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A Low Cost, Interdisciplinary, Engineering Instrumentation Laboratory Course

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Conference

2002 Annual Conference

Location

Montreal, Canada

Publication Date

June 16, 2002

Start Date

June 16, 2002

End Date

June 19, 2002

ISSN

2153-5965

Conference Session

ASEE Multimedia Session

Page Count

6

Page Numbers

7.58.1 - 7.58.6

Permanent URL

https://peer.asee.org/11155

Download Count

33

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Paper Authors

author page

Robert Drake

author page

Mark Driver

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Eric Welch

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Abstract
NOTE: The first page of text has been automatically extracted and included below in lieu of an abstract

Main Menu Session # 2793

A Low-cost, Interdisciplinary, Engineering Instrumentation Laboratory Course

R. L. Drake, M. A. Driver, E. B. Welch School of Engineering Christian Brothers University Memphis, Tennessee 38104

Abstract

A question often asked of engineering deans is the following:

"Dean, how can I conduct a meaningful engineering instrumentation laboratory course with such a small budget?"

This paper reports the results of efforts to provide such a course at the School of Engineering, Christian Brothers University.

The course is interdisciplinary in that the students are exposed to experiments and instructors from different disciplines. This is considered desirable in that the students are exposed to a greater breadth of viewpoint and wider background of the instructors as well as being exposed to a wider range of physical measurements. There are significant budgetary advantages of the interdisciplinary nature of the course in that the cost of equipment can be distributed across the budgets of more than a single department.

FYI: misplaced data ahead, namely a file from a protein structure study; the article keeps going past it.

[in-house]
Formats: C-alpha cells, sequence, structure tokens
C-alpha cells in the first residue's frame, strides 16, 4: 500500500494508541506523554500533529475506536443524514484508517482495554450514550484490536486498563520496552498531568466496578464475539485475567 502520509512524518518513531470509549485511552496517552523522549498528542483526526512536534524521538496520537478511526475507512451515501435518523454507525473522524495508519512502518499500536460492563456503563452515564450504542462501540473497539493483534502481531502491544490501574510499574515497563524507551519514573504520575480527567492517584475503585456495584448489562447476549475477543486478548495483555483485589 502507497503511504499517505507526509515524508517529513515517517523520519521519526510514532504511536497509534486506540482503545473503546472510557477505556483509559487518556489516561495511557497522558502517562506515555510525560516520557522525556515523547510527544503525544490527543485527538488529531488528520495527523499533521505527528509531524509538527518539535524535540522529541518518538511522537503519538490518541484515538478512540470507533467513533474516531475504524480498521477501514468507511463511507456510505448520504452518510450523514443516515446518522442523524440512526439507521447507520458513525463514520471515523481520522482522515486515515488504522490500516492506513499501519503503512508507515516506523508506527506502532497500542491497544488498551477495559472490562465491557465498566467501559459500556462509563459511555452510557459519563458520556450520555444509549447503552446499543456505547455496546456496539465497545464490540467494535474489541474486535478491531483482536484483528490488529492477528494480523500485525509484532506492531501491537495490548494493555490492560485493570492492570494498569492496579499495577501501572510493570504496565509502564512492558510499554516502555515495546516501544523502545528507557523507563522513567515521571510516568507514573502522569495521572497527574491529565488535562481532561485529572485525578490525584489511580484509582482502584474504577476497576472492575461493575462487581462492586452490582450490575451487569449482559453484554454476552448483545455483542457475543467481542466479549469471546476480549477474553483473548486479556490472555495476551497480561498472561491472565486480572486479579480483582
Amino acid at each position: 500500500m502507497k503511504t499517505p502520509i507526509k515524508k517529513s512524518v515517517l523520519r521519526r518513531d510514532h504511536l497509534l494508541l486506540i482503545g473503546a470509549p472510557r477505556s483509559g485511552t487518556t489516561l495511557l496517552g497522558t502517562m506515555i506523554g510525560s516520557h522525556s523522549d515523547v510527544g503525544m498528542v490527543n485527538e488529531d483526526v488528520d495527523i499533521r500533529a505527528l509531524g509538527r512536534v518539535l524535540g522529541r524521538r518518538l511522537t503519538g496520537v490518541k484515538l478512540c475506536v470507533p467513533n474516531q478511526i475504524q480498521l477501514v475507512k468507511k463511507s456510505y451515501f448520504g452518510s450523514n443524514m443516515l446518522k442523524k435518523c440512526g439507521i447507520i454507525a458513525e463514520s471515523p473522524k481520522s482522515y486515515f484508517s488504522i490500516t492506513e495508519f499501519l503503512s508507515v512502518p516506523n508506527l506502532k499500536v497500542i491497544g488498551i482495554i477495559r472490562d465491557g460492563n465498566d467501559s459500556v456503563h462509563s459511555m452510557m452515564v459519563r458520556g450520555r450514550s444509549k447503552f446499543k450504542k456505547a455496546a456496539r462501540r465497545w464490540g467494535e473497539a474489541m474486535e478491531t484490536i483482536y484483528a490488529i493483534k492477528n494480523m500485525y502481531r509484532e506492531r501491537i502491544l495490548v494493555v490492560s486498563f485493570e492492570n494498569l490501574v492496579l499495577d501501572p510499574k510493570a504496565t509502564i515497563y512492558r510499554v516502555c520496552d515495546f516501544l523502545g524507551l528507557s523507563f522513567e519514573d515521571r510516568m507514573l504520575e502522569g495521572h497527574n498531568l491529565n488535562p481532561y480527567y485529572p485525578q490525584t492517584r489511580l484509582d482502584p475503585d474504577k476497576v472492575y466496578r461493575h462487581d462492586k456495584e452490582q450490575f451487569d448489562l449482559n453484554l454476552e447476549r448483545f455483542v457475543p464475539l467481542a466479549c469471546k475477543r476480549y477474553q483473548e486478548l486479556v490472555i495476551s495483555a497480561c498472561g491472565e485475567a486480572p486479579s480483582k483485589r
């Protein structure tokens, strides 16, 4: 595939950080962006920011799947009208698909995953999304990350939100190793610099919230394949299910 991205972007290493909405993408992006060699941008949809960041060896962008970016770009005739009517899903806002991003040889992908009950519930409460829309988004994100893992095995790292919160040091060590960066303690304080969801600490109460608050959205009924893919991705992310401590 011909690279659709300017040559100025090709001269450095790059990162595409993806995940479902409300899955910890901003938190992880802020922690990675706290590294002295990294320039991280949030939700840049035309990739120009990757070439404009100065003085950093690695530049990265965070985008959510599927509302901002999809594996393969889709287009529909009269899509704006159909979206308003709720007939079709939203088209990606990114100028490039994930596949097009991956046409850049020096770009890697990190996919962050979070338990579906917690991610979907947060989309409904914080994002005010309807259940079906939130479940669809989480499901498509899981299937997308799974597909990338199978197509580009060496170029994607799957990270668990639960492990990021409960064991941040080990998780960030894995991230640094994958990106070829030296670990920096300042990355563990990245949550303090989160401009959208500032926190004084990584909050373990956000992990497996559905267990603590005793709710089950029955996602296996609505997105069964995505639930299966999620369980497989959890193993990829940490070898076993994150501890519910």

Equipment cost for the course is relatively low. Several factors are involved in this. Extended use is made of general purpose test equipment such as digital multimeters, oscilloscopes, and signal generators. Low cost sensors, electronics at the component level, student strain gages, etc., are used. Large special purpose systems are avoided and simple systems are constructed on site from the component level.

Senior-level professors teach the course. In using senior professors to teach small sections, salary expenditure is relatively high, but such an arrangement is compatible with desires of a small school of engineering to provide an unusual amount of personal attention and close supervision to each student.

Within the text of the paper, typical experiments are described. Details of the experiments are made available. Typical equipment costs are made available. Some surprises have been experienced and are discussed.

"Proceedings of the 2002 American Society for Engineering Education Annual Conference & Exposition Copyright © 2002, American Society for Engineering Education" Main Menu

Drake, R., & Driver, M., & Welch, E. (2002, June), A Low Cost, Interdisciplinary, Engineering Instrumentation Laboratory Course Paper presented at 2002 Annual Conference, Montreal, Canada. https://peer.asee.org/11155

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